“We will continue to serve as the best springboard for mainland maritime companies seeking to go global, and to provide facilitation for international maritime organisations to set up a presence in Hong Kong and tap the mainland market,” Lam said in a lengthy policy address. Among new measures, the Hong Kong government will look to implement tax relief proposals for marine insurers and ship leasing companies. A further HK$200m ($25.5m) will be injected into the city’s Maritime and Aviation Training Fund. Lam also promised to spend more developing the Hong Kong Shipping Registry, the world’s fourth largest shipping flag, and an institution local owners have been crying out for more financial backing. Regional desks in selected
A successful shipping centre is after all a successful global city
government overseas and mainland offices will be created to provide support to shipowners and promote the registry. Finally acknowledging the brain drain of shipping expertise from local shores to rival maritime hubs, the Hong Kong government in August unveiled a scheme whereby shipping professionals will be among 11 skill types welcomed into the city with easier immigration processes. Among the 11 professions earmarked to get priority to live in the city even if they do not have a job lined up yet are marine insurers, maritime ceo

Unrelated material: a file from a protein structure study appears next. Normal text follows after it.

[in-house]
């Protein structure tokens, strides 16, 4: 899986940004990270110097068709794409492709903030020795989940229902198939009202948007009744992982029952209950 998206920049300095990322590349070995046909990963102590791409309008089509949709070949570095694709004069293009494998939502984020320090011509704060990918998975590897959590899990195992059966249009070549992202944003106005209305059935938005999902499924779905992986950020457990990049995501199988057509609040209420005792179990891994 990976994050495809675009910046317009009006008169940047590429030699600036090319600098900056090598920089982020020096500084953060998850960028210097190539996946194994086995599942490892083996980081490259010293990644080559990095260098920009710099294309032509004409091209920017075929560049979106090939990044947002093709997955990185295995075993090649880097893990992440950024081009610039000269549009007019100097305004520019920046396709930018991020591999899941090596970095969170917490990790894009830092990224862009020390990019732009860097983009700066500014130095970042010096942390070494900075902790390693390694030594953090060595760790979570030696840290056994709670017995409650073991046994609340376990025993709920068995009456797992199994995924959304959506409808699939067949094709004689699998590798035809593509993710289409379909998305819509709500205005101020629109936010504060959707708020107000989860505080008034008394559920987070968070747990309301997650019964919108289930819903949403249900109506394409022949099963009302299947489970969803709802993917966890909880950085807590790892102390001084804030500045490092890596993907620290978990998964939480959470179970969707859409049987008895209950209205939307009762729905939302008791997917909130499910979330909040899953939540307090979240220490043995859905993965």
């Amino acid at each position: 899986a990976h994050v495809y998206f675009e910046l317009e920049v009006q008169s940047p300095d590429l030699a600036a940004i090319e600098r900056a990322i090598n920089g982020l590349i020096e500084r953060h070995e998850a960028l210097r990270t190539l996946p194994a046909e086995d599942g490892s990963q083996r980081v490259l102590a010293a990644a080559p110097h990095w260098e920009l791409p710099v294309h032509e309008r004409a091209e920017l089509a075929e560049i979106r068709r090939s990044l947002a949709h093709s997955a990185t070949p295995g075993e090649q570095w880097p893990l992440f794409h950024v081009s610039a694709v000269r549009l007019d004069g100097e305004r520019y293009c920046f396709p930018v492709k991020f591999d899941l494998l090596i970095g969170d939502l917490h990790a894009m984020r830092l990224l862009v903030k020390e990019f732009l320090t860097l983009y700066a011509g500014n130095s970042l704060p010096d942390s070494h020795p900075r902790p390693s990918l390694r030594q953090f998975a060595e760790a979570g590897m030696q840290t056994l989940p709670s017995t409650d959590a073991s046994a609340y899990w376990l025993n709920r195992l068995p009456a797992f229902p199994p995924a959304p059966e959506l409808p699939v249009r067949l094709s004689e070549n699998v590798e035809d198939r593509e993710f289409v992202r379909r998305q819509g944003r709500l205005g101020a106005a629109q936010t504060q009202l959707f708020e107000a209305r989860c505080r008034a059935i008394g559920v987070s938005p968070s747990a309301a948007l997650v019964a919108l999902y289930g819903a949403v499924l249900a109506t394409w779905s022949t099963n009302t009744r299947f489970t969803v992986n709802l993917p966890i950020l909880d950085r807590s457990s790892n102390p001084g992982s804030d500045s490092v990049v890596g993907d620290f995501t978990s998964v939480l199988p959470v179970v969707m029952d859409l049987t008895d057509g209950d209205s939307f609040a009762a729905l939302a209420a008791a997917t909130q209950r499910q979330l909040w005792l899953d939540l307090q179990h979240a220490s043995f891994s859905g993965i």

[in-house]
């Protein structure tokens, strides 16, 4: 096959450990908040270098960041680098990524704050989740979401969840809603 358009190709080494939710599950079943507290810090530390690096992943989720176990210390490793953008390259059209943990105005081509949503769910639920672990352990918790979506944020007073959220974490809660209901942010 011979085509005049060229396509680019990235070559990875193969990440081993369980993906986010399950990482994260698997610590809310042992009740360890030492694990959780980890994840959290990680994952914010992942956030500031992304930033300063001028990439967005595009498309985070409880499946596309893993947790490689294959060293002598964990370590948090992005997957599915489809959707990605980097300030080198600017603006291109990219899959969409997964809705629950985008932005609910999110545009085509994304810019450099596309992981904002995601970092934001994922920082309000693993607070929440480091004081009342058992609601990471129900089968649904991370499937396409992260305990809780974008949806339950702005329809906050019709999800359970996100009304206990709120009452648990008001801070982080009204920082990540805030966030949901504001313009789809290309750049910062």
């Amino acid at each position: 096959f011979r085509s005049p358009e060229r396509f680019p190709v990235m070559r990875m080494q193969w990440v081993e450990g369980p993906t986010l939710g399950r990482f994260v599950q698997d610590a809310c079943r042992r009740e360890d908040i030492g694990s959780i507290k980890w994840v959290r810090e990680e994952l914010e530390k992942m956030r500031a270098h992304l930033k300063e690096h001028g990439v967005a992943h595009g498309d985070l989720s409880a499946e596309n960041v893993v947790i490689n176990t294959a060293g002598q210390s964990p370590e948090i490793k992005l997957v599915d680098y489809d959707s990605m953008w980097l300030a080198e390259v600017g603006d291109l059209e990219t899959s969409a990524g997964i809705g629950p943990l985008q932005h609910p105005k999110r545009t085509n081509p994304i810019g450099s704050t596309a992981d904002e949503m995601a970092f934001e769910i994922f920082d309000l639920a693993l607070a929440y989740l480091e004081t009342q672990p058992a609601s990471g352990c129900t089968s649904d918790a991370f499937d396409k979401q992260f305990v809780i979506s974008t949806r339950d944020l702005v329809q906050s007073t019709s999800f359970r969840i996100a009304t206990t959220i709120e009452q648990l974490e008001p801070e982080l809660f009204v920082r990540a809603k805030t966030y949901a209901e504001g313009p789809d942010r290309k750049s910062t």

HONG IN PROFILE KONG
naval architects, marine engineers and ship superintendents. In May this year, Hong Kong’s Financial Services Development Council (FSDC) released a research report, addressing the importance of developing a significant maritime financing and leasing industry in Hong Kong. The report has recommended various measures for developing the maritime cluster in Hong Kong, including tax concessions for maritime firms; allowing qualified investors to access credit and liquidity enhancement products supported and/or endorsed by sovereign-rated financial institutions; full consultation with the industry on implementation of a tax review package; encouraging the growth of shipping and maritime-related